Valeria Saenz

Wednesday, 29 June 2005 13:05

CON: Expansion plan bad for the city

If you like expensive public megaprojects with dubious returns, you will love the Master Plan for Los Angeles International Airport.

If history is any judge, City Hall's $11 billion budget for the project is low. The budget for Denver International Airport shot up from $1.5 billion to $5.3 billion before the doors even opened. One study concluded that nearly all public megaprojects (projects of more than $1 billion) run over by a factor of two.

The point is not just that this is a mountain of money but that it could be much better spent.

Proponents consistently argue that the so-called Consensus Plan (a procedural document regarding implementation of the Master Plan, which is the substantive document) will not expand capacity and that it caps passenger traffic at 78.9 million annual passengers, substantially similar to the forecast capacity for the airport's existing design. If we take the proponents at their word -- that $11 billion to $22 billion will be spent without increasing capacity -- we have a credible case for the most flagrant misuse of public money in American history.

Mayor James Hahn artfully calls his Consensus Plan the "Enhanced Safety and Security Plan," the lynchpin of which is the check-in facility at Manchester Square. Its conceit is to remove private vehicles from the central terminals by building a new entry to the airport at Manchester Square. So, instead of a car bomb exploding and killing people in front of the terminals, it would explode and kill at Manchester Square.

The full Rand security study of the merits and demerits of the Master Plan has still not been commissioned. But it doesn't take a security study to question whether spending billions of dollars for a remote check-in facility is the best way to improve security.

The LAX Master Plan is a demolition engineer's dream. Mayor Hahn's Alternative D demolishes terminals 1, 2, and 3 and razes all central parking structures. It destroys thousands of housing units in Manchester Square and tears up two runways to reconstruct them nearby.

Who pays for this demolition derby? If you fly or buy products shipped by air, take a good look in the mirror.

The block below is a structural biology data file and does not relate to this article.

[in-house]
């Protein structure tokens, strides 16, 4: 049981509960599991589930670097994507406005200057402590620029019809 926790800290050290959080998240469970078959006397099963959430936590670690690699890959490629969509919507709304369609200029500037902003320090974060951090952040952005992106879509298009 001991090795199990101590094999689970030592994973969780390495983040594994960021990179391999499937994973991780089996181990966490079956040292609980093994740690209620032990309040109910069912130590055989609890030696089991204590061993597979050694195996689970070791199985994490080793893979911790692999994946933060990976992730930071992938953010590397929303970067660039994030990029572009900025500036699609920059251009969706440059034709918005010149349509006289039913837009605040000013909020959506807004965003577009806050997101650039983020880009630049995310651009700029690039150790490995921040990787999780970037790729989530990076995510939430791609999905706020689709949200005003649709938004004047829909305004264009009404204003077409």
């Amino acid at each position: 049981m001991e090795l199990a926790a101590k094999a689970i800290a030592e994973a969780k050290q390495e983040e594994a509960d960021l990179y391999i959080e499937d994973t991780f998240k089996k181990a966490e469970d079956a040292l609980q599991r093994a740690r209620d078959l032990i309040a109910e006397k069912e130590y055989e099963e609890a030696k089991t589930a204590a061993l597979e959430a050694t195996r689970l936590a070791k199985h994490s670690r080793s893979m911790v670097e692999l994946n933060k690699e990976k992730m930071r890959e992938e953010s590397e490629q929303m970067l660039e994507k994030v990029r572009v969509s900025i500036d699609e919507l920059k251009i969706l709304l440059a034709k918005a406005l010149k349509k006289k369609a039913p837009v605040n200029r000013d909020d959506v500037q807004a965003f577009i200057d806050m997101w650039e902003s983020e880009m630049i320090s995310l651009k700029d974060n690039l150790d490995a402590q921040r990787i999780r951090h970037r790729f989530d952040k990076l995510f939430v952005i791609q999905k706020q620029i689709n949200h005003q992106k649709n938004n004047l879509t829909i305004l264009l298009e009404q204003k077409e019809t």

First, some background. The airport is a self-funding entity of the city of Los Angeles. The city has not spent anything on LAX since it purchased Mines Field. The airport derives income from passenger facility charges, airport improvement funds, rents, concessions, parking fees, landing fees, grants and interest on investments.

Although LAX has a good deal of cash on hand ($500 million), it is nowhere near the price tag for the proposed improvements. The airport will have to raise rents and all the charges it imposes on airlines, such as landing fees and passenger facility charges.

Over the last four years, airlines in this country have lost $32 billion. Since 2001, the airlines have floated aloft on currents of debt. Bankruptcy protection has become the business plan for Atlas/Polar Cargo, Great Plains, Hawaiian, Midway, National, Sun Country, TWA, Vanguard, United and US Airways. American Airlines and Delta were near-misses with the bankruptcy courts. The traditional carriers are suffering because of high operating expenses, enormous debts and surging fuel costs.

To keep planes in the air, the airlines have taken on huge debt loads. Today, the average carrier is more than 90 percent leveraged. Since 9/11, Congress has either provided or made available financial relief amounting to more than $20 billion.

Thus, it is difficult to see how an airline that recently voided $4.6 billion in pension obligations, for instance, can afford to subsidize the Master Plan. Yet these same airlines that are struggling to survive are expected to foot much of the Master Plan's $11 billion price tag.

The truth is that the cost of flying through LAX will soar.

Back when the Master Plan budget was a slim $9 billion, the airlines calculated that the LAX Master Plan would force the carriers to add $35 to the price of every ticket.

When the cost of serving San Francisco International Airport rose between $17 and $20, Southwest left SFO. That's why Southwest flies through Oakland. A $35 Master Plan surcharge for the privilege of operating out of LAX may likewise drive out Southwest and other carriers.

So, who is going to finance the Master Plan? Businesses and the traveling public will through higher rents, more expensive concessions and parking and heftier ticket prices.

The truth is that the cost of flying through LAX will soar.

Valeria Velasco

President

Alliance for a Regional Solution to Airport Congestion, with Edgar Saenz

About the author

Valeria Velasco is an attorney and the president of The Alliance for a Regional Solution to Airport Congestion. Edgar Saenz is an ARSAC member and community activist.

About ARSAC

The Alliance for a Regional Solution to Airport Congestion is the leading grassroots organization opposing the concentration of growth at LAX and advocating for a regional solution to Southern California's air traffic needs. For more information, visit ARSAC online at www.regionalsolution.org.